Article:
Polling the South: a cautionary tale

Alexis Levinson Political Reporter
Font Size:

Perhaps Newt Gingrich and Rick Santorum were right when they insisted that polls don’t matter.

For those who live and die by poll numbers, Tuesday night’s Republican primaries in Mississippi and Alabama were a cautionary tale: not only were the polls conducted days ahead of the contests wrong, so too were the exit polls.

In Mississippi, a Public Policy Poll conducted over the weekend showed a tight race, with Gingrich leading at 33 percent, Romney in second place at 31 percent and Santorum in third at 27 percent. A Rasmussen poll from a few days prior had Romney leading the field by 8 points.

When early exit polls from the Magnolia State started coming out, they validated the Rasmussen poll: Romney was going to win. Some, like RedState’s Erick Erickson, had already written their wrap-ups of the race — that Romney had won the South, and the race was over.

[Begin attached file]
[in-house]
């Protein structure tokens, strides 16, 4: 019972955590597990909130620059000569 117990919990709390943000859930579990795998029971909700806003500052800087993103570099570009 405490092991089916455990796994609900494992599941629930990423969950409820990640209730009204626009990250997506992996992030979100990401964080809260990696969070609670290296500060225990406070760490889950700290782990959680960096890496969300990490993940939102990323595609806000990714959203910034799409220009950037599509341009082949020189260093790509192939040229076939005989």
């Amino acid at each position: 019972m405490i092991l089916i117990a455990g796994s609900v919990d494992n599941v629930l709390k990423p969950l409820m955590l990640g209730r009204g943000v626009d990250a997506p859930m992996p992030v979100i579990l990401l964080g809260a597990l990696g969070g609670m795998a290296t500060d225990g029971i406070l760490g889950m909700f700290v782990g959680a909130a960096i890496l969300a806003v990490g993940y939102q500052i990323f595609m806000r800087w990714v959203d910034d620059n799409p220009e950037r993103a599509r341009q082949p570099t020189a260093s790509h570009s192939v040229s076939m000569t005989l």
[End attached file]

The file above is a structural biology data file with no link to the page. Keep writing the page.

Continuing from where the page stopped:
But as the late exit polls came in, it became clear that was not the case. When the dust settled, Santorum was the leader with 32.9 percent of the vote. Newt Gingrich was in second place at 31.3 percent, and Mitt Romney was 3,000 votes behind him, with 30.3 percent of the vote.

In Alabama, a poll from Public Policy Polling also showed Romney leading the field over the weekend. In that state too, he finished in third place on Tuesday. The poll had Romney at 31 percent, Gingrich at 30 percent and Santorum at 29 percent.

The final result in Alabama was a win by Santorum with 34.5 percent, and Gingrich narrowly edging out Romney for second place with 29.3 percent to Romney’s 29 percent.

The results should give Gingrich and Santorum a sense of vindication. In this case, it turns out, they were right.

Follow Alexis on Twitter